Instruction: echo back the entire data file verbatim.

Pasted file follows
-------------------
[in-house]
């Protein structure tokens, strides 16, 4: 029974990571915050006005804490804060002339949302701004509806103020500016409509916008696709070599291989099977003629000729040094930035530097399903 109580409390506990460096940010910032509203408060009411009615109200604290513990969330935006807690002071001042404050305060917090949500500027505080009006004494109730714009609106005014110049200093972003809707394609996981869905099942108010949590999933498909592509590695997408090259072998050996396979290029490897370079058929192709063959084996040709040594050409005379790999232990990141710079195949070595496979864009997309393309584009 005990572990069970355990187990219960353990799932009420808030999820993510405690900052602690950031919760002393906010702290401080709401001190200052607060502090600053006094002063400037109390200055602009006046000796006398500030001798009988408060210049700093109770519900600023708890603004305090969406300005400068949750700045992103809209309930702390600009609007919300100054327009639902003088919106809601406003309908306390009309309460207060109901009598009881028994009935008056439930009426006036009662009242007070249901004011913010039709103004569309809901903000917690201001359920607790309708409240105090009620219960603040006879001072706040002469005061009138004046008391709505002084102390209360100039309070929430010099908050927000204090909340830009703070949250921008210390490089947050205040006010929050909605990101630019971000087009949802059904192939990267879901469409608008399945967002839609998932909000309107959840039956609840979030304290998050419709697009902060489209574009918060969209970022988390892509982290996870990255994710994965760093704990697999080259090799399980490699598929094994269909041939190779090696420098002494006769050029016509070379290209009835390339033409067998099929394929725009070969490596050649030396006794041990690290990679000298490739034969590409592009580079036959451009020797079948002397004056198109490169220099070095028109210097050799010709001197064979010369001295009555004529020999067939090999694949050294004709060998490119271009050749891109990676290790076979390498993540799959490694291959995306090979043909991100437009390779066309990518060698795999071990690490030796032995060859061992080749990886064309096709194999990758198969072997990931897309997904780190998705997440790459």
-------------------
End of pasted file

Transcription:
[in-house]
């Protein structure tokens, strides 16, 4: 029974990571915050006005804490804060002339949302701004509806103020500016409509916008696709070599291989099977003629000729040094930035530097399903 109580409390506990460096940010910032509203408060009411009615109200604290513990969330935006807690002071001042404050305060917090949500500027505080009006004494109730714009609106005014110049200093972003809707394609996981869905099942108010949590999933498909592509590695997408090259072998050996396979290029490897370079058929192709063959084996040709040594050409005379790999232990990141710079195949070595496979864009997309393309584009 005990572990069970355990187990219960353990799932009420808030999820993510405690900052602690950031919760002393906010702290401080709401001190200052607060502090600053006094002063400037109390200055602009006046000796006398500030001798009988408060210049700093109770519900600023708890603004305090969406300005400068949750700045992103809209309930702390600009609007919300100054327009639902003088919106809601406003309908306390009309309460207060109901009598009881028994009935008056439930009426006036009662009242007070249901004011913010039709103004569309809901903000917690201001359920607790309708409240105090009620219960603040006879001072706040002469005061009138004046008391709505002084102390209360100039309070929430010099908050927000204090909340830009703070949250921008210390490089947050205040006010929050909605990101630019971000087009949802059904192939990267879901469409608008399945967002839609998932909000309107959840039956609840979030304290998050419709697009902060489209574009918060969209970022988390892509982290996870990255994710994965760093704990697999080259090799399980490699598929094994269909041939190779090696420098002494006769050029016509070379290209009835390339033409067998099929394929725009070969490596050649030396006794041990690290990679000298490739034969590409592009580079036959451009020797079948002397004056198109490169220099070095028109210097050799010709001197064979010369001295009555004529020999067939090999694949050294004709060998490119271009050749891109990676290790076979390498993540799959490694291959995306090979043909991100437009390779066309990518060698795999071990690490030796032995060859061992080749990886064309096709194999990758198969072997990931897309997904780190998705997440790459």